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an early photo of Willy on guitar

Part One

We've added snippets of an interview with Willy Russell and Mark Shenton (Theatre Critic for the Sunday Express) recorded at the Shaw Theatre in 2008. During part one Willy talks enthusiastically about his love of music.

PART ONE - Musical Influences

Please note - There is a slight distortion on the early section of this recording.

PART TWO - An Introduction to Theatre

PART THREE - Musical Theatre

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and listen to tracks from Hoovering The Moon here.

the singing playwrights - Willy Russell and Tim Firth

The Singing Playwrights

Willy toured in 2004
with a music and
words collaboration
with Tim Firth.

Blood Brothers CD



Will with the album cover for John, Paul, George, Ringo & Bert


Early influences...


The Beatles

At 13, real life for Willy Russell took place outside of school. He was 'sagging' off school The Beatles in the early 1960s - John, Paul, George and Pete Best - Ringo joined in 1962. to attend lunch-time sessions at the Cavern and during that time discovered the Beatles. "The Beatles were a truly great 'r&b' band in the 1960s." Later he would get to know band members a little better. John wished him well with 'John, Paul, George, Ringo ...and Bert' and Paul asked him to write a screenplay involving Wings. Willy spent a week up at Paul's Scottish home where Wings were recording the album, Back To The Egg. With long time friend and collaborator Mike Ockrent, Willy then decamped to Jamaica and wrote the film (provisionally titled Band On The Run).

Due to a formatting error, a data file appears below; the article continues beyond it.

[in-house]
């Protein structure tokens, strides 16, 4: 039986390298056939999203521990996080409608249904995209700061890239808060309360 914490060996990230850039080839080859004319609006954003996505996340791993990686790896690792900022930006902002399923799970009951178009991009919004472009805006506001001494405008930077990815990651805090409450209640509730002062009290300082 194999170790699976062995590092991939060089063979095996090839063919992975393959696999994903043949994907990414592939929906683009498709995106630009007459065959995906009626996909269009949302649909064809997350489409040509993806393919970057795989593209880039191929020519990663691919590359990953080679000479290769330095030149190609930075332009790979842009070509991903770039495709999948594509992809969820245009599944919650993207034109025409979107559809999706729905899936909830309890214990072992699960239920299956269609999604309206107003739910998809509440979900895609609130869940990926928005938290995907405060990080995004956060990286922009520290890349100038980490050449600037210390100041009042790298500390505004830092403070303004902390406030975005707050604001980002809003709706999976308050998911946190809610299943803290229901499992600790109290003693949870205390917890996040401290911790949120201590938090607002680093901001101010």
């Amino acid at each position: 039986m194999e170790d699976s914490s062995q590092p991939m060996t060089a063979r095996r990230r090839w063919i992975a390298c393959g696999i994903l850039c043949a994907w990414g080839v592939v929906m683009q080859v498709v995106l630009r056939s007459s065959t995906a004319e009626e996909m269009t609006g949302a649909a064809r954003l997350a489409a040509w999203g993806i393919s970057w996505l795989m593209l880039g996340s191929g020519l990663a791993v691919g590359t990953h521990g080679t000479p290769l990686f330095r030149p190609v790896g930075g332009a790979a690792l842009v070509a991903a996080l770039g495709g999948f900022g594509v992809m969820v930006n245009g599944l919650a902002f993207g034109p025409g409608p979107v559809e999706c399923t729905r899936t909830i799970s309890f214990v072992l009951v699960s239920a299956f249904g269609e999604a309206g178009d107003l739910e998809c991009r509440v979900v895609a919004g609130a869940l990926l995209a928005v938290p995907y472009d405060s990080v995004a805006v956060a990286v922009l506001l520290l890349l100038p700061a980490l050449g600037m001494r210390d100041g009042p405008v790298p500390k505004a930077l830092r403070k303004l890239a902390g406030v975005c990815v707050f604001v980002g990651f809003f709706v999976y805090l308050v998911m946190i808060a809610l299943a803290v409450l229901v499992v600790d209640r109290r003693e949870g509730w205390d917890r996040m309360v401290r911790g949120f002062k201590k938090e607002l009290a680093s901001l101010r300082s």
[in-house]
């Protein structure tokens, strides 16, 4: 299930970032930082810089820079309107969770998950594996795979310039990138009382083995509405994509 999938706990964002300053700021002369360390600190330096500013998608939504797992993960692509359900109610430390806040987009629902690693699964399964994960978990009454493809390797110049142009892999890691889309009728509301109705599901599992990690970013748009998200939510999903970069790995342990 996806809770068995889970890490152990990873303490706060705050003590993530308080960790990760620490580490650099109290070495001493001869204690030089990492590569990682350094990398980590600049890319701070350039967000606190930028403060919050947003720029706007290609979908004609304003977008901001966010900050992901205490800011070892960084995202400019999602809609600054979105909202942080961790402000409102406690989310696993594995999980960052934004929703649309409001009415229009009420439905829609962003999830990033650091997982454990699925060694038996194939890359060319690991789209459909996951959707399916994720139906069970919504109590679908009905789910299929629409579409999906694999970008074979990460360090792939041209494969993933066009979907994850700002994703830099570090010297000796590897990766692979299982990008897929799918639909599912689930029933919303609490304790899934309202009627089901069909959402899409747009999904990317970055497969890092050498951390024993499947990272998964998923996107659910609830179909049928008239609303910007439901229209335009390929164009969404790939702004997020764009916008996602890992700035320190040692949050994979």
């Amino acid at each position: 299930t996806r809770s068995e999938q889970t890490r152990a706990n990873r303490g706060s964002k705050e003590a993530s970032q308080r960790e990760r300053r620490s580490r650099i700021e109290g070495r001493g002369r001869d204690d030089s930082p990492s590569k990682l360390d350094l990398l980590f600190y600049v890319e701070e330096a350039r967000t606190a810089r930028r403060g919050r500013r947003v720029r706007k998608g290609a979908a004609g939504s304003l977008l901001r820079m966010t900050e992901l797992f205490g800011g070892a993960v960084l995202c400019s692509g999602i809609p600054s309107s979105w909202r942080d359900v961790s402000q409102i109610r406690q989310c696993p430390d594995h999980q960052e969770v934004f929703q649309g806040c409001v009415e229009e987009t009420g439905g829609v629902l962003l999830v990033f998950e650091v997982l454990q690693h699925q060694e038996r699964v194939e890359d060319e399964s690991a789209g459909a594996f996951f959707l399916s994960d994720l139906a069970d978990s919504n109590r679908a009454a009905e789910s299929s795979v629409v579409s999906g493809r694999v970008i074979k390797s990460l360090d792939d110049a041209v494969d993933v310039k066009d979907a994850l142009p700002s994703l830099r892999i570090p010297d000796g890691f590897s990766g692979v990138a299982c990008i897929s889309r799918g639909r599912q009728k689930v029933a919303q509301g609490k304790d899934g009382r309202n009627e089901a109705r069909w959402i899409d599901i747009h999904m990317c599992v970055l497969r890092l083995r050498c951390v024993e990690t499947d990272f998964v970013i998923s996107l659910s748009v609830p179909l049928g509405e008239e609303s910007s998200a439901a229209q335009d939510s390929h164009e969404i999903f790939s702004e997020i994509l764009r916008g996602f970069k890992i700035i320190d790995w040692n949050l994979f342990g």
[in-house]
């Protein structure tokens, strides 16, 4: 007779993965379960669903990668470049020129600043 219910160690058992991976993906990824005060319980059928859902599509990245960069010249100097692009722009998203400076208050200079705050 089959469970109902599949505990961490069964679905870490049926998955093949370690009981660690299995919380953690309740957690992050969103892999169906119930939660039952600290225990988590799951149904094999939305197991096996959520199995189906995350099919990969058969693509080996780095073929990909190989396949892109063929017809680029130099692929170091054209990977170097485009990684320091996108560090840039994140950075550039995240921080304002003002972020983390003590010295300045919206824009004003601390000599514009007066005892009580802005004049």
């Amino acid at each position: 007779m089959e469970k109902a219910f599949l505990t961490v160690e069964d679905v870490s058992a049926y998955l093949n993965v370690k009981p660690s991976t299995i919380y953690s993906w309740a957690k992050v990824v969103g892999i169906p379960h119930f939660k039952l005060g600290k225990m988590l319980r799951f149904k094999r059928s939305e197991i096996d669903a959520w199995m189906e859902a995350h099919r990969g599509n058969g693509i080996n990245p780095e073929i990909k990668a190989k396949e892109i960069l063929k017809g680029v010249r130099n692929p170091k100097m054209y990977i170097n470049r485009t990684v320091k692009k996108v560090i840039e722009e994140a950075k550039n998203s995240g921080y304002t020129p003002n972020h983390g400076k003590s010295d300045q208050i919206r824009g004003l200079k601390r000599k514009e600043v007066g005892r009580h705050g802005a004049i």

Although the film was never made, it was, says Willy, "A great project with which to be involved. Apart from anything else, both Mike and I recognised that if the film had gone ahead it could have revealed something that became all too apparent during the various read-throughs with Paul - that Paul McCartney is a very capable actor indeed, one who would have been extremely convincing in the rather serious role that we wrote for his character. I think too that had the film been made it might have helped alter the (then) prevailing image that Linda had to bear. She was so far removed from the image that the press always pedalled and we took delight in writing a part for Linda in which she was a 'real hard bitch of a bruiser' - the real hardcase of the (fictitious) band that's at the centre of the story.'

Why the film didn't get made still remains something of a mystery but, says Willy Russell, "For one thing Paul got locked up in Japan for a few weeks and on his release he'd decided that as far as Wings was concerned he'd taken it as far as it could go. I thought that was a good decision. But it did mean that there was then no hope of making a movie when the script had been specifically written around the notion of an existing band. We'd had to fashion specific parts for people like Linda and Denny Laine and then, like the band itself, the script was redundant."